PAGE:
Electricity prices in Queensland, NSW and South Australia will rise by as much as 23.9% in July, with the Australian Energy Regulator publishing its final Default Market Offer (DMO) determination for 2023-2024.
Regional Variation in Electricity Price Rises
How much of a rise you can expect depends on your distributor: in NSW, Ausgrid’s price will rise by 20.8%, Endeavour by 21.4% and Essential Energy by 20.8%; in south-east Queensland, Energex customers will see a 21.5% rise; and in South Australia, SAPN’s price will rise by 23.9%.
Impact on Default Market Offer Customers
The rise will affect around 600,000 customers who are on the DMO.
Insights from Australian Energy Regulator’s Release
In its media release, the AER said:
“The final DMO determination prices vary slightly from the draft announced in March, higher in some regions and lower in others, with wholesale energy costs continuing to be the predominant driver of increased retail electricity prices.”
The regulator said the prices in the determination “vary slightly” from the draft announced in March: up in some regions and down in others. It attributed the price rises predominantly to wholesale energy costs.
Further Adjustments and Considerations in Pricing
After the March draft, the AER said, it has factored in “updated wholesale, network, environmental schemes and retail costs”, as well as inflation forecasts.
It also reduced the retail allowance in NSW.
Regulator’s Approach and Consumer Protection
AER chair Clare Savage said: “In setting the DMO price this year we have sought to protect consumers from unjustifiably high prices and at the same time allow retailers to offer consumers better deals than their standard plans.
“No one wants to see rising prices, and we recognise this is a difficult time, that’s why it’s important for consumers to shop around for a better deal by using the free and independent bill comparison website www.energymadeeasy.gov.au and to check rebate and concession eligibility.”
The AER’s final determination can be downloaded here.
Factors Behind Rising Wholesale Contract Prices
The regulator said rising wholesale contract prices are rising partly because organisations signed expensive contracts before the government announced its intention to intervene in coal and gas prices.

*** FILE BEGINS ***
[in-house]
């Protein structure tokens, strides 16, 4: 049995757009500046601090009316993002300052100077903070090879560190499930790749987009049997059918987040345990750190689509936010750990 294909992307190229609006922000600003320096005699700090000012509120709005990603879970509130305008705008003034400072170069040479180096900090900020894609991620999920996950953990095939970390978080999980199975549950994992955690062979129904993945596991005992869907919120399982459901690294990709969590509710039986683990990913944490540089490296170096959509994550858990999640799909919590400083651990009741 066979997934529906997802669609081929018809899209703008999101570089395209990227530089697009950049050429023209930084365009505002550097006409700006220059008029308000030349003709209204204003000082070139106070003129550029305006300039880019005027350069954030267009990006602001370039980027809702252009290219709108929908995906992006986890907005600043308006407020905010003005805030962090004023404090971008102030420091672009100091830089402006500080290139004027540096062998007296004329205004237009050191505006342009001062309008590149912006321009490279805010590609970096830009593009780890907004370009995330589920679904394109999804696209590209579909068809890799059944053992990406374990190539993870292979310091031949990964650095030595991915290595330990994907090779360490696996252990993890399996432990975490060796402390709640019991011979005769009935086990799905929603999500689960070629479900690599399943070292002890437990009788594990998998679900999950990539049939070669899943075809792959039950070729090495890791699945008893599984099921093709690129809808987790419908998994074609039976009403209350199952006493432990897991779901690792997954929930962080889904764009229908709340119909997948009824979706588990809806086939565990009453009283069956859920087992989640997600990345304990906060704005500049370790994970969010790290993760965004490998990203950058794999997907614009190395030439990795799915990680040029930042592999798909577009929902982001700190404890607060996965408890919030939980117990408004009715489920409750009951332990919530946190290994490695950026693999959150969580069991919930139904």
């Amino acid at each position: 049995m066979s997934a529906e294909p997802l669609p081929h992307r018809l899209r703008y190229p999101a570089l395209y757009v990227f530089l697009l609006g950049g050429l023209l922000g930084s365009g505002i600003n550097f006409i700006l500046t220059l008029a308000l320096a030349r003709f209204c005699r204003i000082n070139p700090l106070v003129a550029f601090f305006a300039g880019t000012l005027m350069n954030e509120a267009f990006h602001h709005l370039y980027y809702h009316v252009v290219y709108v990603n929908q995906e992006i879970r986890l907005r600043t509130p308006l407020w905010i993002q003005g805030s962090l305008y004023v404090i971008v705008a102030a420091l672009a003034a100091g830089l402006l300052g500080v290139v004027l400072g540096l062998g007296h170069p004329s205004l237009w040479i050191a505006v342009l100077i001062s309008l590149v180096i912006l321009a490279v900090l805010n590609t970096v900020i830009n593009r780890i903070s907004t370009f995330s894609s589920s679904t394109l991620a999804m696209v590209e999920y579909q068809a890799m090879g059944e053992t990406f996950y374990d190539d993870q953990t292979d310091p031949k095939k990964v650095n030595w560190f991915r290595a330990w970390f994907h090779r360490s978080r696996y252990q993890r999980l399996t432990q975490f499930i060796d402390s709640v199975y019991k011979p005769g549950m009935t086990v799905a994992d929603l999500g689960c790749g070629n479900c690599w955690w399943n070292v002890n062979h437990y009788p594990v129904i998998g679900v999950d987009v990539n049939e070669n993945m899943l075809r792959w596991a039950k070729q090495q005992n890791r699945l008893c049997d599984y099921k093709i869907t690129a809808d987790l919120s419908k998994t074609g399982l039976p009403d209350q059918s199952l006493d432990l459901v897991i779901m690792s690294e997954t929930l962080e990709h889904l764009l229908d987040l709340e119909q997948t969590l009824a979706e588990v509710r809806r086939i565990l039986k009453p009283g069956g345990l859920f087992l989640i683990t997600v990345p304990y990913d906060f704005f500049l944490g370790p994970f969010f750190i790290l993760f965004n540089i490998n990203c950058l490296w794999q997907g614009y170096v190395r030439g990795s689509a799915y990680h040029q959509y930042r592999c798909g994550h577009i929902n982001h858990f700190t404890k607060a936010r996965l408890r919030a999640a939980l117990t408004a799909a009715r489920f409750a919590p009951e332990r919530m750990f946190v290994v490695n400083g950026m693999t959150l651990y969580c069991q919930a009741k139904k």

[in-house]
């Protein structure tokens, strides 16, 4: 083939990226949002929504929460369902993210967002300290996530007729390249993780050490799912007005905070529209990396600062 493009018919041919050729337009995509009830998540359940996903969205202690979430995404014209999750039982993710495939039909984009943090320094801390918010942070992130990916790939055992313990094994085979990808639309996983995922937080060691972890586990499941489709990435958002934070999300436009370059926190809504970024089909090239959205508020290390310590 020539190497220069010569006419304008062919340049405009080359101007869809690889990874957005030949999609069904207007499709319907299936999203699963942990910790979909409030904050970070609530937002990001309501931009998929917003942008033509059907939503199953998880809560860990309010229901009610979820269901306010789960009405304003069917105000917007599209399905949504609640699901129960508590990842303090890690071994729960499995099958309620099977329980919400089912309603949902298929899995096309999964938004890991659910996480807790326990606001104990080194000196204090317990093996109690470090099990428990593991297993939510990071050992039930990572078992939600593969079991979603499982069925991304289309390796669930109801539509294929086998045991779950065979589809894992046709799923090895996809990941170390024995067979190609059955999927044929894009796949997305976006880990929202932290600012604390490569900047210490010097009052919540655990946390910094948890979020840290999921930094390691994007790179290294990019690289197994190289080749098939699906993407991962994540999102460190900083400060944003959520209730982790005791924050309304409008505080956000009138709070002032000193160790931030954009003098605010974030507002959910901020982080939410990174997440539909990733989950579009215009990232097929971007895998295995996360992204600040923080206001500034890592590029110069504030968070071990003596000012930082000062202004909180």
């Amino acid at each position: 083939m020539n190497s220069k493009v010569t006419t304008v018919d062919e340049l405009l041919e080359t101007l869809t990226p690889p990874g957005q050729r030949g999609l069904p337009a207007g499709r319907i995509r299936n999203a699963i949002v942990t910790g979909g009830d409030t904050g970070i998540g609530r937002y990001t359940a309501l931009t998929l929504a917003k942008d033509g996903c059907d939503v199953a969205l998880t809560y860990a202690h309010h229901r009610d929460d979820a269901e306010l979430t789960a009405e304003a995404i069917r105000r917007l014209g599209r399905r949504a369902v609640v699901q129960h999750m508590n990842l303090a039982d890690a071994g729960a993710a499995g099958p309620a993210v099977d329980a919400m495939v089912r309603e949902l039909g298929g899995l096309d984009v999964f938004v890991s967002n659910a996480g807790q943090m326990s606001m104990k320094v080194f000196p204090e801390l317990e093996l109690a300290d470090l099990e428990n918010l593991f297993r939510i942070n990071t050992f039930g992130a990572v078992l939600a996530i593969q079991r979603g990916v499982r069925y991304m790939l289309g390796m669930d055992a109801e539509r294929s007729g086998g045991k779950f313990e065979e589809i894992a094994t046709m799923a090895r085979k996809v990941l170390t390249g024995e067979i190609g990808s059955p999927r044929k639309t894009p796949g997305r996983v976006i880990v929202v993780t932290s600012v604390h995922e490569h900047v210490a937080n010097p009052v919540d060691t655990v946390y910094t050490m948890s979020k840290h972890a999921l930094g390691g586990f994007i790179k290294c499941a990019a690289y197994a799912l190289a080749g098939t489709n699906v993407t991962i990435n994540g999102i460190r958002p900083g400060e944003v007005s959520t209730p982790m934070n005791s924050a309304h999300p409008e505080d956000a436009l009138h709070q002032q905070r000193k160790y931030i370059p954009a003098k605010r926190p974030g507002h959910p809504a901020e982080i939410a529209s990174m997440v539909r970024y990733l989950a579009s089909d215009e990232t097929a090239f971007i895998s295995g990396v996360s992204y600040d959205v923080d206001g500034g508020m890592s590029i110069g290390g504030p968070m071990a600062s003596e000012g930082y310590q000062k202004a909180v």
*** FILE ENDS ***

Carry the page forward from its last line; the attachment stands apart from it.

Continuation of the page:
The unreliability of old coal-fired generators created an expectation of wholesale price rises, the AER said, as did the closure of the Liddell Power Station in NSW in April.
Role of Solar PV in Electricity Price Changes
Solar PV also contributed to the price rises:
“Peakiness in the NSLP [net system load profile] is driven by the continued uptake of PV solar systems”, as well as grid PV, leading to spot prices falling below base contract prices in the middle of the day.
“This may require retailers to purchase cap contracts to cover high demand peak periods, which are much more expensive,” the determination said.
The AER said it will include the impact of solar PV on load profiles in future DMO decisions and will seek stakeholder input in the DMO 6 issues paper.
Impact of Extreme Weather and Isolation on SA’s Prices
November 2022’s extreme weather in South Australia (which led to rooftop PV shutdowns) impacted wholesale prices in that state.
The AER explained that SA’s isolation from the national market required extra spending on ancillary frequency control services, adding $1.63 per megawatt-hour to SA wholesale costs.
Victorian Customers to Face Significant Increase
Victorian customers will also take a 25% hit, with the Essential Services Commission releasing its default offer on Thursday. That increase represents around $352 annually for residential customers and $752 annually for small business customers.